Autism App: Taking Help of Technology


There are several ways by which a child diagnosed with autism spectrum disorder can be helped to learn. Using technology, especially apps like “Make Sentences” and “Just Match”, is one of them.

It’s a fact that teaching an autistic child is a big challenge. However, the advent of autism apps and other technologies have made teaching more meaningful to such children. Many parents have reported that the “Make Sentences” and “Just Match” apps have emerged as a good source of both engagement and learning for their autistic kids.

Presently, many new games, apps, and technologies are being developed for children with autism spectrum disorder and Asperger’s syndrome. Schools are using autism apps for children in their classrooms with instructors specially trained to operate them. The implication, as reported by these instructors, is helping autistic kids to learn and play simultaneously.

Besides autism apps, computers too are important partners of the instructor to facilitate learning among special needs children. It’s widely believed that children with autism, in most cases, perform better in an app-based or computerized version of class tests, compared to the traditional paper-and-pencil system.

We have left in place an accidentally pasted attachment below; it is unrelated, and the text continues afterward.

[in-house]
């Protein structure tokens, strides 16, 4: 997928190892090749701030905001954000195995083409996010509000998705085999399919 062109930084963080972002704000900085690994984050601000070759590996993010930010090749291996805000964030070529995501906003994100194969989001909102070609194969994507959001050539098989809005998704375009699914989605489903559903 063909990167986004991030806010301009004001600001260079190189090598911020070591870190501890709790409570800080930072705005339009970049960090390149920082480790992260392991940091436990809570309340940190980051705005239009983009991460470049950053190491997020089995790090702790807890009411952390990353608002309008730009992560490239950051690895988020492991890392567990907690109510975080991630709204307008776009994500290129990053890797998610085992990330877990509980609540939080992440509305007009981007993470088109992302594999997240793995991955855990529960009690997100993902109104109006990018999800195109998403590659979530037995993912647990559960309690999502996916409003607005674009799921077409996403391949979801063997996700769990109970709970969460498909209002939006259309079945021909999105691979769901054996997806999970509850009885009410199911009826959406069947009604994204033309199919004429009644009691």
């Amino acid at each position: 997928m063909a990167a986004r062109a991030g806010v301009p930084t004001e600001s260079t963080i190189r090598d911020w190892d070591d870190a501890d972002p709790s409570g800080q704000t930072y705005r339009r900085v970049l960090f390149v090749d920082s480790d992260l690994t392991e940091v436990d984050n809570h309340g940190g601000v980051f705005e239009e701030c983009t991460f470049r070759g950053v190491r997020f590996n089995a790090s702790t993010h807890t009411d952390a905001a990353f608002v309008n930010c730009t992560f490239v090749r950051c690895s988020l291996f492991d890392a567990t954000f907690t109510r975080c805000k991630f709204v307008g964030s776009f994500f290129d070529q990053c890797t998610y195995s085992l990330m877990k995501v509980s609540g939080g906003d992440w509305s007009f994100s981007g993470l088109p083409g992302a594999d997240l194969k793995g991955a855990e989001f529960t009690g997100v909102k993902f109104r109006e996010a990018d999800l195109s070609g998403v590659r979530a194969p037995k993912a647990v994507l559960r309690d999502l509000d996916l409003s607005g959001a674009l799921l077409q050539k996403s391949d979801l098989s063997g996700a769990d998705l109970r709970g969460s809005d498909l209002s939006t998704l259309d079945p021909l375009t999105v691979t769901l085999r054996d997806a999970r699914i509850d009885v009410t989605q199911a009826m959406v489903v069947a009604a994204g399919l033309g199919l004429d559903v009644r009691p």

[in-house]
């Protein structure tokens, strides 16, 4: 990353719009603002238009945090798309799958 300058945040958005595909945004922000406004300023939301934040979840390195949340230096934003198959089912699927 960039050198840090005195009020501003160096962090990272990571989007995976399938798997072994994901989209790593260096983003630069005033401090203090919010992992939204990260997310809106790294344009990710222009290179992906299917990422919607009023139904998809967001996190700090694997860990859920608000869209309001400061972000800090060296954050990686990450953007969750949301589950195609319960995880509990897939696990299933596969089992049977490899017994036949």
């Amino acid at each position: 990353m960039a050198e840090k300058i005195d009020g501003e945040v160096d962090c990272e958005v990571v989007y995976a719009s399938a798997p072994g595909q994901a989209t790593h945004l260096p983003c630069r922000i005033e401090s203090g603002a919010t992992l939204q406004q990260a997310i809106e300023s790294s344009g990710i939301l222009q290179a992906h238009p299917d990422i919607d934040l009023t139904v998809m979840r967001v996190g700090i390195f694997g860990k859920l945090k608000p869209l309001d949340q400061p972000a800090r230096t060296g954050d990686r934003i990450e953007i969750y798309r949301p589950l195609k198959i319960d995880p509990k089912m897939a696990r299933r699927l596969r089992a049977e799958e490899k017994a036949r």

Scientists and researchers have found out that visual tools like charts, grids, and colorful representation of points earned in the “Make Sentences” and “Just Match” apps can improve engagement of autistic kids. These apps also help in increasing their motivation and generalization skill. Technology companies and software development firms seem to have understood the effectiveness of these educational apps and have begun developing apps of their own.

For most special needs children, learning is not at all easy. These children grow up to become adults and may still require the support of others for sustenance. The national average unemployment average rate for autistic adults is around 9%.

Autistic kids, in majority of the cases, suffer from late diagnosis. While many persons find it hard to believe that their children may have autism, others go into a complete state of denial. Whatever diagnosis is required, must happen by the age of two. The later the diagnosis, the lesser would be the chances of a positive therapy. Since diagnosis of autism is completely symptom-based, early detection is more important.

While apps have been found to have a positive impact, they shouldn’t be administered without the guidance of the counselor or therapist. The “Make Sentences” app has been upgraded recently and that has become more acceptable to autistic children.

Source by Kevin Carter

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